UP Diliman students are gaining praise on social media for their efforts in contributing to the betterment of the COVID-19 situation in the Philippines.
A group of industrial designers, chemists, and engineers are nearly done with their design for a sanitation tent that can essentially prevent the spread of the virus.
Industrial engineer August Patacsil came up with the idea when he found out that older people were more susceptible to the virus. He felt that he needed to do something about it, given his skills.
“As an industrial designer, I felt the urge to form a team to address the pressing concern.”
A lot of people still do not know what the purpose of the lockdown means, and that’s when he decided to do something about it.
“There are people out there who have no clue as to what the lockdown is for. After the lockdown people did the opposite. By then I knew something needs to be done, and it needed the right people.”
Pactacsil did not have all the knowledge and consulted with a doctor in the military for more information about the virus, and its effects.
Overheard in UP is one of the most famous UP Facebook groups where students talk about social issues and their personal experiences. Pactacsil went there and asked for help.
“After informing the people that I am working on a rapid prototype for a decontamination tent, people responded right away. A team was formed in less than an hour.”
He then asked for assistance from fellow industrial designers.
“I felt the need to tap industrial designers that I have worked with that have the skillset the project needs.”
Pactacsil also asked his friends from the department of the College of Fine Arts “and as expected, they heeded the call to serve the people.”
The purpose of the tents is to allow the creation of decontamination implements and devices that can be built by the average person. It should not be expensive and should be made from upcyclable materials. Local government and private entities should also be able to do this, and lastly, should be effective in the prevention of COVID-19. Pactacsil also consulted with “key person, an industrial designer” who is “now coordinating the whole design process.”
He told the designer, “I foresee this project going full scale so there is a need for a project management professional to manage the whole project.”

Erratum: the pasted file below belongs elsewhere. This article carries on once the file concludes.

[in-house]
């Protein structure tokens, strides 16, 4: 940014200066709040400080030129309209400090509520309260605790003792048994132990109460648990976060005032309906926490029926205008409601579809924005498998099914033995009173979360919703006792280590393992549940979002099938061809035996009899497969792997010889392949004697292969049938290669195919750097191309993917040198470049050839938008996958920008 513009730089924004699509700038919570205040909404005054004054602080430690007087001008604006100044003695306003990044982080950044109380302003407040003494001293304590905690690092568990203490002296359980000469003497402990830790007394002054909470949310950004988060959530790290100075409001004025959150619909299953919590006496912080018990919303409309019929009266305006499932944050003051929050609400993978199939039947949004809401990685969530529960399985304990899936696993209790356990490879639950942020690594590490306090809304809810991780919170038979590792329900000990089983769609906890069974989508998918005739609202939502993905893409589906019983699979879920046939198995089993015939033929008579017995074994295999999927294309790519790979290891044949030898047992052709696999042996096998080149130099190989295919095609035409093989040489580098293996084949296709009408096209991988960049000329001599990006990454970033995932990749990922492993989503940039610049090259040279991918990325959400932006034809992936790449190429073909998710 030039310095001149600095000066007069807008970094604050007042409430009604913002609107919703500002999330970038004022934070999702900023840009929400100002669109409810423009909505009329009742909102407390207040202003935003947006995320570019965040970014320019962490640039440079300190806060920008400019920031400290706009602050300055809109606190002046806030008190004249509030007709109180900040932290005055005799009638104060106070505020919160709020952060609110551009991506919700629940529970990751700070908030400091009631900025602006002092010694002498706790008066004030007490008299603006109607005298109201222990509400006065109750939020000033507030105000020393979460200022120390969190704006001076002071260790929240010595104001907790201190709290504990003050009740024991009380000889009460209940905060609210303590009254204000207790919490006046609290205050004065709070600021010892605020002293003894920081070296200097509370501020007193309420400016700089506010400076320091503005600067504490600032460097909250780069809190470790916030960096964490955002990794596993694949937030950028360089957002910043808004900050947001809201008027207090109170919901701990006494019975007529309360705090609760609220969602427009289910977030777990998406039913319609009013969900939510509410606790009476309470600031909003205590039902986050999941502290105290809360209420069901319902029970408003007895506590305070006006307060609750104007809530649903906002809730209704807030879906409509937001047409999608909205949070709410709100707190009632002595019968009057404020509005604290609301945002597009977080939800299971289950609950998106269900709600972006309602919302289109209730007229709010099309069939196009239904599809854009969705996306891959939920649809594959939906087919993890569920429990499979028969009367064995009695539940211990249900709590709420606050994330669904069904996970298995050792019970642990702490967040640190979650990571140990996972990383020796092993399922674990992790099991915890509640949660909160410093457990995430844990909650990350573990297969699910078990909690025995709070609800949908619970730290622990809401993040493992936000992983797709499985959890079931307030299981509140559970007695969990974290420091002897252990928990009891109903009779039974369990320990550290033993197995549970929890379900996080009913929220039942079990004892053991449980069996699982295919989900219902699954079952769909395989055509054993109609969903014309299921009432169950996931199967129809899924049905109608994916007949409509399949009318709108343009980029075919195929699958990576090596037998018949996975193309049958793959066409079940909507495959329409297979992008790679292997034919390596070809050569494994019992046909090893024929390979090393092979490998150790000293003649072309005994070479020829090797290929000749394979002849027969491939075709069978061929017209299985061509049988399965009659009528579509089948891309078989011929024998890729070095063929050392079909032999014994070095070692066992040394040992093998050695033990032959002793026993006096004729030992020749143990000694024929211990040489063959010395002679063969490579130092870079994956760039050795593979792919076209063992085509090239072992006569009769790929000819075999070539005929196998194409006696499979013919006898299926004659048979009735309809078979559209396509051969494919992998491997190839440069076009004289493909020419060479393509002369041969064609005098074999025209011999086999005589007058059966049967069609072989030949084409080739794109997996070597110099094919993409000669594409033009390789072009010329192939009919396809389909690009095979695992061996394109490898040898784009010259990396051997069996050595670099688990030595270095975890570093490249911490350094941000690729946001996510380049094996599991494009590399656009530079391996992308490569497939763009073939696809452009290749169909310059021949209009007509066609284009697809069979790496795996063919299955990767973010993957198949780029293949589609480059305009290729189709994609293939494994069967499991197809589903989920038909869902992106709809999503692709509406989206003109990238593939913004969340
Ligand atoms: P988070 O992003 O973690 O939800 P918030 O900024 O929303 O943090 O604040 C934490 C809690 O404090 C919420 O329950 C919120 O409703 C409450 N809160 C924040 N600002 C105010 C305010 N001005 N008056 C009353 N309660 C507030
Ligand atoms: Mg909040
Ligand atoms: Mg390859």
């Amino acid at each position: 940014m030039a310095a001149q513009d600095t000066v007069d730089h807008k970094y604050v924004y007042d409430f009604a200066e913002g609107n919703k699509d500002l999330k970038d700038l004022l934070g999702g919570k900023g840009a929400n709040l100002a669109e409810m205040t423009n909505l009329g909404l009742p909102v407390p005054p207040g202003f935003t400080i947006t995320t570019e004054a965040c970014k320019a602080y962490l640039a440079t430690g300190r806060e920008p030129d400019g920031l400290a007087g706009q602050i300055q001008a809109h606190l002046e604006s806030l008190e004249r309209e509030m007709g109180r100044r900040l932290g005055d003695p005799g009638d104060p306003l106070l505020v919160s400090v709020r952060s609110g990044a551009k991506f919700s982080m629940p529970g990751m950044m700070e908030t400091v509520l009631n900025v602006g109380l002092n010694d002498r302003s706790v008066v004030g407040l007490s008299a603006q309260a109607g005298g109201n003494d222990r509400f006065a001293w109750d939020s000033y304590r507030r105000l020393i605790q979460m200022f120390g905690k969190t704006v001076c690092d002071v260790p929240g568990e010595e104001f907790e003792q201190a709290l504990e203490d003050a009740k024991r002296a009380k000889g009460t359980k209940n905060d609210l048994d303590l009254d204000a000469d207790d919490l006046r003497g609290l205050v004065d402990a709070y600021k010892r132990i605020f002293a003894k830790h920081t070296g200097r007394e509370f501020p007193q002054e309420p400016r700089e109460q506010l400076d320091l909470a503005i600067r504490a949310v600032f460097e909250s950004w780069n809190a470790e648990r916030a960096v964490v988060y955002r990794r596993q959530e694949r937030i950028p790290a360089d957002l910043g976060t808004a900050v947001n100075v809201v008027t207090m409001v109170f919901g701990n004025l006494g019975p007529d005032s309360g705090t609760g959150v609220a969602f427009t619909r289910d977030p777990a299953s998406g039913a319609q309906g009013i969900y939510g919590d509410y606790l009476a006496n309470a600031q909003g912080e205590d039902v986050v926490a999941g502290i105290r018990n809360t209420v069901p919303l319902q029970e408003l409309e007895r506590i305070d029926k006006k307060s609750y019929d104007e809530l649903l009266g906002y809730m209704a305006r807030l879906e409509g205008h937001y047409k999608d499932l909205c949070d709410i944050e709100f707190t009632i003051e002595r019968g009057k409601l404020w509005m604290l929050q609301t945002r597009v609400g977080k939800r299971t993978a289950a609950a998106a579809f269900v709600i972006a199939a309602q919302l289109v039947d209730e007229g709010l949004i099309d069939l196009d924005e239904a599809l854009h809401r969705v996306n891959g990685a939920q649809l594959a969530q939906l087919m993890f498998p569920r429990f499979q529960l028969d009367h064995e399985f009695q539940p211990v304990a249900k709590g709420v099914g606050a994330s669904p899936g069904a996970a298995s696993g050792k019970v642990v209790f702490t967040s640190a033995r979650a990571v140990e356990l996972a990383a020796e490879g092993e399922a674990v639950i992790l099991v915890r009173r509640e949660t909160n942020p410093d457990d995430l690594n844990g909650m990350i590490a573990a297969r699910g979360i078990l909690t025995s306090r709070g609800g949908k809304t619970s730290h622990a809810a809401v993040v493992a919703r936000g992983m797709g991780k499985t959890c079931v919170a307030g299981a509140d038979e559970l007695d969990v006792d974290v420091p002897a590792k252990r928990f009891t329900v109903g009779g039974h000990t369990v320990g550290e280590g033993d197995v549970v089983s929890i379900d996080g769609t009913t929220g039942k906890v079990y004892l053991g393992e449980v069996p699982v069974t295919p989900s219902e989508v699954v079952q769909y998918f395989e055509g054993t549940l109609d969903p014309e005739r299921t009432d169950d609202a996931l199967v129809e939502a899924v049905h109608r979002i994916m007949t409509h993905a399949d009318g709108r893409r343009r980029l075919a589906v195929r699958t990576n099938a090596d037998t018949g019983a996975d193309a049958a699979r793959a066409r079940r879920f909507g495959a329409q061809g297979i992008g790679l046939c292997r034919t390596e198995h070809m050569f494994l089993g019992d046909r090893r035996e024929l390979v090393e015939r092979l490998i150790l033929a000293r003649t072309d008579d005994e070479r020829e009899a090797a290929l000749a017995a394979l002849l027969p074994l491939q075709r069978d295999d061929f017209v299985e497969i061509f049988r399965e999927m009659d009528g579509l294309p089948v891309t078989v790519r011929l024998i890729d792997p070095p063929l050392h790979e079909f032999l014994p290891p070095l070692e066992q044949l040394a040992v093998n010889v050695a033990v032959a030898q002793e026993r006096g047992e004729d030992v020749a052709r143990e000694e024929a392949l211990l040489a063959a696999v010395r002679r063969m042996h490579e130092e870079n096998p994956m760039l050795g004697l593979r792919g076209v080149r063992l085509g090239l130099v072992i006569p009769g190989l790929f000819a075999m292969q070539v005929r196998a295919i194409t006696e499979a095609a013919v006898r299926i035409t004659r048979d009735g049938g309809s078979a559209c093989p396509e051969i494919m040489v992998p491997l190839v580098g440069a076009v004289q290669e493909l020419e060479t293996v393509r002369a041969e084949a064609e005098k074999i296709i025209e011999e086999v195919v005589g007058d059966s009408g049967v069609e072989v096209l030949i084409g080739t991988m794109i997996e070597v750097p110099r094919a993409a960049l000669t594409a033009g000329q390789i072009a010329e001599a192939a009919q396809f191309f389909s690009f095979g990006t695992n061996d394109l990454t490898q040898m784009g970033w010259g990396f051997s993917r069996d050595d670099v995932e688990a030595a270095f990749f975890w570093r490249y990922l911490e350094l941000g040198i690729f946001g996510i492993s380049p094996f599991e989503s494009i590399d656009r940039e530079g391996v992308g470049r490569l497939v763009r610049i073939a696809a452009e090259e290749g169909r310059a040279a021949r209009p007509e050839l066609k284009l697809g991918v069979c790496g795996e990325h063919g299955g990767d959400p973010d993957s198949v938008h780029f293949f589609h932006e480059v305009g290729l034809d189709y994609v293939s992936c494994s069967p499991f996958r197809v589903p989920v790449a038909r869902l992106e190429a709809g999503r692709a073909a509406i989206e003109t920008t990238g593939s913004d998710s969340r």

He is thankful for Overheard in UP because this “was the right place to pool a volunteer,” Patacsil said.
Pactacsil gained more confidence in the project when faculty members offered their support.
“The project gained more confidence knowing that it’s supported by faculty members.”
The team consists of a manager, designers, chemists, engineers, virologists, microbiologists, visual artists, and mathematicians.
Every member of the team immediately identified what their roles were, and knew exactly what to do.
“Almost without supervision, leaders identified themselves in respective teams, directions were clear to everyone, departments collaborating with what is needed.
“It’s still growing as we speak, and I think the genius behind this is that the people know where they can contribute best.”
The team is expected to produce a prototype sooner than later. After they have finalized the design, they are willing to give it to LGUs and other institutions for free. Recipients will also be given instructions on how to start creating their own tents.
The sanitation tents can be used in public spaces such as hospital entrances, MRT and LRT stations, grocery stores, public markets, among others.
“We are doing our best to serve the people, free of charge. This is to help our health workers who are dealing with the pandemic and we’re doing our best to contribute something,”
The community quarantine is not stopping them, as they are finishing up the project from their respective homes.
They are also asking the public to update its database about details of different LGUs in the country. Visit tinyuri.com/covidsanitationtent if you want to help them out.